The furor over the extent of the alleged hacking by News of the World journalists broadened dramatically with reports of the hacking of the cellphone of Milly Dowler, the 13-year-old girl murder victim. The messages had been deleted by News of the World journalists to make room for new messages, a step that confused and agonized the police and members of her family, who took it as a sign that she might be alive.
Scotland Yard detectives were also investigating whether the hacking by News of the World extended to the voicemail accounts of relatives of victims of the bombings of three London subway trains and a double-decker bus in 2005, and relatives of fallen soldiers in Iraq and Afghanistan, and that it had paid police bribes amounting to tens of thousands of dollars for information. A member of Parliament raised allegations that nine years previously News of the World had participated in efforts to disrupt a murder investigation.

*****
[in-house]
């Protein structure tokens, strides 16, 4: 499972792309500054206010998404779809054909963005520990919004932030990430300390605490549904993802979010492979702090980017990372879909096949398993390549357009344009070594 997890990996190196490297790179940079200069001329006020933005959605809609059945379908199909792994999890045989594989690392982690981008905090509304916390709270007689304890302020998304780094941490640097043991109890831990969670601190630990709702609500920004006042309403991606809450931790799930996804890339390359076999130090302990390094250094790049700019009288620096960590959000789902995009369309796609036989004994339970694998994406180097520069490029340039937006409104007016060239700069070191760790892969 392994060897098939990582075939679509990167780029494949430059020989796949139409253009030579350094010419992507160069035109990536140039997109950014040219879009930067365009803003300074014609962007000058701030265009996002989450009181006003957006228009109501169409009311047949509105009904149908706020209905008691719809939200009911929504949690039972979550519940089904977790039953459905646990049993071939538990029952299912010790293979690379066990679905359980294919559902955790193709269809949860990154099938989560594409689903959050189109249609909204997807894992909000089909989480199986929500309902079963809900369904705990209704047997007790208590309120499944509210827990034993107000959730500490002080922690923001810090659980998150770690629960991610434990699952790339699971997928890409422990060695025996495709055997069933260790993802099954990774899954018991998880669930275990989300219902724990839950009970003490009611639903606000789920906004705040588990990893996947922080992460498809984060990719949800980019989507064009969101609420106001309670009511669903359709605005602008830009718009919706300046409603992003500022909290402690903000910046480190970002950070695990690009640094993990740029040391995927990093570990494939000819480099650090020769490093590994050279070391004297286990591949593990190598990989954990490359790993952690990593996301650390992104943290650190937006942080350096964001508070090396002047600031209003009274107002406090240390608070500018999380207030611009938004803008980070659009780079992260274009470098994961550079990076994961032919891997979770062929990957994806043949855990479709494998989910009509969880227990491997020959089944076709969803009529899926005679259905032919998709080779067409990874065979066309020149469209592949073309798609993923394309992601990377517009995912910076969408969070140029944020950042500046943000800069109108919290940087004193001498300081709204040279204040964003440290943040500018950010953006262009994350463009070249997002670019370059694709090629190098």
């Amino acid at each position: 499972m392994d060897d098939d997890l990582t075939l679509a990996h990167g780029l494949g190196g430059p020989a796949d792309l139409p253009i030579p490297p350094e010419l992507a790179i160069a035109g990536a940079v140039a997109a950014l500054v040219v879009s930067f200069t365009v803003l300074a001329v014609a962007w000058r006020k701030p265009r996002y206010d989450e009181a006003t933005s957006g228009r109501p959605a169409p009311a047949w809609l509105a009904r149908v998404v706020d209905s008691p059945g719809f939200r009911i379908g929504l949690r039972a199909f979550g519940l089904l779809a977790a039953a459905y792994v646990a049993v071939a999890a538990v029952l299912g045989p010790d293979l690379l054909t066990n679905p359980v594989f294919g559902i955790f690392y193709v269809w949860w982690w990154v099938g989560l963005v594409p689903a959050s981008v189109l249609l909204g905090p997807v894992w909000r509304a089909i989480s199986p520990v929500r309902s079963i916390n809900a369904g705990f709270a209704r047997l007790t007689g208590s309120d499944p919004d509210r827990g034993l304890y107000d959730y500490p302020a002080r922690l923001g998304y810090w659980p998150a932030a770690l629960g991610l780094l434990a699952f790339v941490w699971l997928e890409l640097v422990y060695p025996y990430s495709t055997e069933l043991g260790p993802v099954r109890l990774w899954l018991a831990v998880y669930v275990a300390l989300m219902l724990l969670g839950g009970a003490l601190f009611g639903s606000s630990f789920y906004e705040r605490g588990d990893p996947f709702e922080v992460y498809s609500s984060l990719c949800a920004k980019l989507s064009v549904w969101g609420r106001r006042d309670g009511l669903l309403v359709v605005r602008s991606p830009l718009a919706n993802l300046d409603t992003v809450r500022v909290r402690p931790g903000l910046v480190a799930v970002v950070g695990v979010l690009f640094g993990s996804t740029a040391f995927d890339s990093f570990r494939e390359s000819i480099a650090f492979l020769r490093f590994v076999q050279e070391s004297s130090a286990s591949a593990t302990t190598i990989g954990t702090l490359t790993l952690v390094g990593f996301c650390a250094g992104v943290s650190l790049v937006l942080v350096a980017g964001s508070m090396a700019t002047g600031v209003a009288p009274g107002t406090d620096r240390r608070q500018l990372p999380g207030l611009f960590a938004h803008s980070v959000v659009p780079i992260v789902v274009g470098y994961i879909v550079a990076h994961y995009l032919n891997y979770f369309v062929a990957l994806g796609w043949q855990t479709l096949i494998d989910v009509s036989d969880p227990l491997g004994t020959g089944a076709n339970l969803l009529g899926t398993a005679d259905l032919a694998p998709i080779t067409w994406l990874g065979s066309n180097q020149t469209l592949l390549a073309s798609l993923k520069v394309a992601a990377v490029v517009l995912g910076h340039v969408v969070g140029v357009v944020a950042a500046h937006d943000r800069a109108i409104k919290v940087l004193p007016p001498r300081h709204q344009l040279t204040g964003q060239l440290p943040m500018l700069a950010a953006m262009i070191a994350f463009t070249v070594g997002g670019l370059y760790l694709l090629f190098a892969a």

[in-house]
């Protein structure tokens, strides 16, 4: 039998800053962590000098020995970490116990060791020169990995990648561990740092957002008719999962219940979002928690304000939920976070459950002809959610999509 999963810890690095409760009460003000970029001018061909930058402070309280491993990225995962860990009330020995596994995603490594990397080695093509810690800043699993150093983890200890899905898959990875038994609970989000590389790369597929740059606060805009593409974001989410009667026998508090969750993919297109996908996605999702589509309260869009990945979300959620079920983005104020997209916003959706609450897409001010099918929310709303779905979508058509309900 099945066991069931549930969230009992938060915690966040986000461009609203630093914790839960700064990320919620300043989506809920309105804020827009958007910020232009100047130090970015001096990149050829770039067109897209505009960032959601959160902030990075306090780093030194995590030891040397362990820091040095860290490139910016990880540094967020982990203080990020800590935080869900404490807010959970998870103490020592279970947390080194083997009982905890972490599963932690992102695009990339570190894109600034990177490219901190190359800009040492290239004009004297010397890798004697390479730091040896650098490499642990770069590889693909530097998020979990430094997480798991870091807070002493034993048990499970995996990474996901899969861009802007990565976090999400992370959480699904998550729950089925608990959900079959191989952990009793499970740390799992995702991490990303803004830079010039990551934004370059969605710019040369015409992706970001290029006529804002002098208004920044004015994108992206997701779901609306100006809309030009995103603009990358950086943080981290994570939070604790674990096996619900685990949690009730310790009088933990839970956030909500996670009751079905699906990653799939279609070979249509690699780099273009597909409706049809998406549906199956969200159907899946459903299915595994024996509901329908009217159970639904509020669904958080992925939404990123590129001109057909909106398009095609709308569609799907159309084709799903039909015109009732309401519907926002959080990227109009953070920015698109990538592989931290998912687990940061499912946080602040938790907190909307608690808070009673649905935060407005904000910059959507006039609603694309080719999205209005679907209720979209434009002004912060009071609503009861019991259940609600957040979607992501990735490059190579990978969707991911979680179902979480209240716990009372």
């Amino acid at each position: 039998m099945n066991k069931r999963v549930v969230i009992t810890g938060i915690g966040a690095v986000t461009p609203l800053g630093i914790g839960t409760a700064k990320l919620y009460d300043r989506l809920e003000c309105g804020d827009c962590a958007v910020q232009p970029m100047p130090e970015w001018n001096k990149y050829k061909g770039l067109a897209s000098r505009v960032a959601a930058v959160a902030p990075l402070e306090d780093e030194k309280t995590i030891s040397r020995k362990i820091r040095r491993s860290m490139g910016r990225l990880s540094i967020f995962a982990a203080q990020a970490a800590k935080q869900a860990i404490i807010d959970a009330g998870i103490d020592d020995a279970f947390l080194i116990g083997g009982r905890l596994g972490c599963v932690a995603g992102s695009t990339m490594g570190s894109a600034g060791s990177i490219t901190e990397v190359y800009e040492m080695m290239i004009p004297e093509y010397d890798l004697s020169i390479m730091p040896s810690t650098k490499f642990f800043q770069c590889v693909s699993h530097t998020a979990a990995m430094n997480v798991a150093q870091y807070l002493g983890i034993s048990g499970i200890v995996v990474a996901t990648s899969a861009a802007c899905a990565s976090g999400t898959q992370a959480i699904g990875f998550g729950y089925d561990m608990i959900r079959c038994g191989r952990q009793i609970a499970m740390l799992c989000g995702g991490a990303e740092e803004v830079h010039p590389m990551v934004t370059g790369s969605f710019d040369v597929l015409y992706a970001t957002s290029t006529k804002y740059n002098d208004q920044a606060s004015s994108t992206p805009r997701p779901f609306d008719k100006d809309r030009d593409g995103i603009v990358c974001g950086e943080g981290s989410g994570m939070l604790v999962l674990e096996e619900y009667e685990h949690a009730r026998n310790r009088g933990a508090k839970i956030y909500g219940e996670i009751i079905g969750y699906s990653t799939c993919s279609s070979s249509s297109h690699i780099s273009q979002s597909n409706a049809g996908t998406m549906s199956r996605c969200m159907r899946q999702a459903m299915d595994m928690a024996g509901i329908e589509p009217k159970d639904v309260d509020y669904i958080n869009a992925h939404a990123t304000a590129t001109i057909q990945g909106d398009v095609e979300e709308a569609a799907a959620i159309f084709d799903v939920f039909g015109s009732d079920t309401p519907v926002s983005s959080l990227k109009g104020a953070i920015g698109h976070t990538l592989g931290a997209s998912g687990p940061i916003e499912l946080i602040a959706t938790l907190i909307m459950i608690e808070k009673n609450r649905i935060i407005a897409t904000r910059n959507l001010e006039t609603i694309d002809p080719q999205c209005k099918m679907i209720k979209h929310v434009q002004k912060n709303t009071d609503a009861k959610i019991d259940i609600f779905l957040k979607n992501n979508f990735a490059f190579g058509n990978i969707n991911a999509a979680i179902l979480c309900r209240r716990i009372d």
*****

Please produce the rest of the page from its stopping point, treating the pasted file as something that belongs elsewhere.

The Murdoch family announced on July 7 that it would shut down News of the World, in a move that seemed calculated to help protect the BSkyB deal. Following the arrest of Andy Coulson, a former senior aide to Prime Minister David Cameron and editor of News of the World, Mr. Cameron announced two separate inquiries into the hacking revelations, saying “no stone will be left unturned.”
Neither a series of arrests nor Mr. Cameron’s vow to rein in the press seemed to contain the fast-spreading scandal. On July 10, Ed Miliband, the Labour leader, announced his intention to force a Commons vote on the BSkyB bid, saying that he regretted having to take the step but believed that Mr. Cameron had left no other option because of his refusal to move to halt the takeover.
Former Prime Minister Gordon Brown brought new and alarming charges to the scandal, accusing The Sunday Times — one of the most prestigious newspapers in Mr. Murdoch’s group — of employing “known criminals” to gather personal information on his bank account, legal files and tax affairs. Mr. Brown said he had been harrassed by Murdoch newspapers over more than 10 years, first as chancellor of the exchequer and later as prime minister.